Bagehot Was Wrong (?)

Interesting piece by Jim Grant, from his usually subscription only Grant’s Interest Rate Observer:

"Nowadays, the consensus of belief has it that America fills the
bill of a "market-based system," whereas Europe is closer to a
"bank-based system." But the truth is that the worldwide mortgage mess
has pushed America away from markets and Europe away from banks. Both
systems are moving closer to a state of government or central-bank
control. And both the dollar and the euro are, therefore, moving even
further away from an orthodox notion of soundness (not that either was
within hailing distance of it before the credit clouds rolled in last

A Grand Comeuppance

In the United States this election year, the galloping socialization
of the mortgage market proceeds with hardly a peep of discussion, let
alone protest. Thus, mortgage originations by the government-sponsored
enterprises reached 81% of overall originations in the fourth quarter
of 2007, up from 37% in the second quarter of 2006. In the first
quarter of this year, Fannie copped a 50% share of originations, double
its take in calendar 2006. But in comparison to the biggest GSE, Fannie
and Freddie might as well be standing still.

The entire discussion might strike some as a bit wonky, but if you have any interest in how Bagehot’s "Principles of Banking" (1867) applies to today’s credit crunch and central banking’s response, its worth your time to read this.



Walter Bagehot Was Wrong
JAMES GRANT, Grant’s Financial Publishing Inc.
June 19, 2008

Bagehot’s Lender


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Stairway to Heaven is Worth $572 million

Lz Portfolio does a fun analysis as to what the full value of Led Zeppelin‘s Stairway to Heaven would be worth if the band went all out on the licensing side.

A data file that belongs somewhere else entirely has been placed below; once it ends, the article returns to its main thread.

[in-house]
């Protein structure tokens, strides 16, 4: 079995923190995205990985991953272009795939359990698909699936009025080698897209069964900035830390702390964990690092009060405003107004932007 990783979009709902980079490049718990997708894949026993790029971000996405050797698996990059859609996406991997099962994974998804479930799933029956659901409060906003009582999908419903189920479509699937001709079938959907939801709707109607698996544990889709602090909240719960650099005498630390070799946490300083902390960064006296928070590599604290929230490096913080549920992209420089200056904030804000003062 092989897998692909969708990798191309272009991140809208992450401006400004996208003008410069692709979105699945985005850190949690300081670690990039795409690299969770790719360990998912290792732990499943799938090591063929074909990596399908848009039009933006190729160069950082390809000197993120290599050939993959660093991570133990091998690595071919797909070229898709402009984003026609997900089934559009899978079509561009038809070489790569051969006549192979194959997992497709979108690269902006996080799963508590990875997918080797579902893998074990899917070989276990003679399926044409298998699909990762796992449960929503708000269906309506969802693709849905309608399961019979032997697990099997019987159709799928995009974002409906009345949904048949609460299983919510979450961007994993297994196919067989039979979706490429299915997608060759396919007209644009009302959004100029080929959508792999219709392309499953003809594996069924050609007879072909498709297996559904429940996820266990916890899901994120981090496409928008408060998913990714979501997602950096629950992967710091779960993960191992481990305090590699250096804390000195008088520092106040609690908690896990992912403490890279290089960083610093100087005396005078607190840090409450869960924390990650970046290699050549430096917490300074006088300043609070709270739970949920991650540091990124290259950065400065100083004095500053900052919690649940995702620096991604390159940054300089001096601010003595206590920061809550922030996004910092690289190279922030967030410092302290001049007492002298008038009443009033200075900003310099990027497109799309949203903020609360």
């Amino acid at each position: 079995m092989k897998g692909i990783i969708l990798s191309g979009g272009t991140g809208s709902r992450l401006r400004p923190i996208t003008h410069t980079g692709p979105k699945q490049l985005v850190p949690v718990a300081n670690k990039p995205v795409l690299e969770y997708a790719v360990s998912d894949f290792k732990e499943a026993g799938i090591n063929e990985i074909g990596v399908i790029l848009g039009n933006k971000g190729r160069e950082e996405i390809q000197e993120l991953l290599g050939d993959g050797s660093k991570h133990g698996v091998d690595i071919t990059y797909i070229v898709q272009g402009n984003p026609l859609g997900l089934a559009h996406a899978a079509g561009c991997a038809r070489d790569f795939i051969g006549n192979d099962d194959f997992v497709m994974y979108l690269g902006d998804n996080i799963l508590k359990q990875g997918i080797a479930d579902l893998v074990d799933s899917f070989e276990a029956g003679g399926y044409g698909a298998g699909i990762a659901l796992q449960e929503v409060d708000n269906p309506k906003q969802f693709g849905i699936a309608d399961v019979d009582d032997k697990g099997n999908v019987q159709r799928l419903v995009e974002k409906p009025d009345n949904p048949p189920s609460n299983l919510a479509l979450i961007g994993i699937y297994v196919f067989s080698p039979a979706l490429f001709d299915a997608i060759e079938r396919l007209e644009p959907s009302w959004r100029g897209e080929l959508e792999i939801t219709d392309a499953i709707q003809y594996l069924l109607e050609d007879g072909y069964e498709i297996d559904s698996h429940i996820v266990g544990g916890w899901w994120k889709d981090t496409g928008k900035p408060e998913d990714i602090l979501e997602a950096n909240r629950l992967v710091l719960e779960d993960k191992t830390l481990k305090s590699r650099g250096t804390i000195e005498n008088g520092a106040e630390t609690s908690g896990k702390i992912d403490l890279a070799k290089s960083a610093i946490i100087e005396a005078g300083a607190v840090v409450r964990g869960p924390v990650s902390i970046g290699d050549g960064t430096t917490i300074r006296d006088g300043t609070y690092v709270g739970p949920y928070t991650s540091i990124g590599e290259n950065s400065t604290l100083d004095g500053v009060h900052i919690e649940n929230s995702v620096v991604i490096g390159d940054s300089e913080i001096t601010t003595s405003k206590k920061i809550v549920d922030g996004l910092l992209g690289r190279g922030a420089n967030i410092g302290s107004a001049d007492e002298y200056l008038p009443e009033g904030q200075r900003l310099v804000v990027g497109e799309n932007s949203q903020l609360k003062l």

They call it a"back-of-the-napkin analysis of the lifetime worth of the most requested rock
tune in history

"In the big, bad game of rock and roll, “Stairway to
Heaven” is undeniably a winner. Released by Led Zeppelin in 1971, the
eight-minute song is considered a musical masterpiece and is one of the
most-played rock tunes of all time. Proving its longevity, “Stairway” hit the
U.K. charts again last fall and was a top download in the U.S., after Zeppelin’s
first downloadable album launched on iTunes. But because the band is notoriously
protective of its work, “Stairway” hasn’t met its full moneymaking potential.
While other artists have made big bucks by licensing songs to Hollywood and
Madison Avenue—think of Bob Dylan’s “Love Sick” in that Victoria’s Secret
commercial—Zeppelin has shunned most opportunities. We consulted executives in
the music, advertising, and entertainment industries to come up with some
numbers, real and potential, for the value of “Stairway."

That seems a little rich to me, but hey! It is Stairway. . .


Stairway Surprise 
Miriam Datskovsky 
Portfolio July 2008 Issue

Led Zeppelin IV (aka ZOSO)

November 8, 1971   

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Led Zeppelin to Make Its Songs Available Digitally
NYT, October 15, 2007

Videos after the jump . . .



Read More

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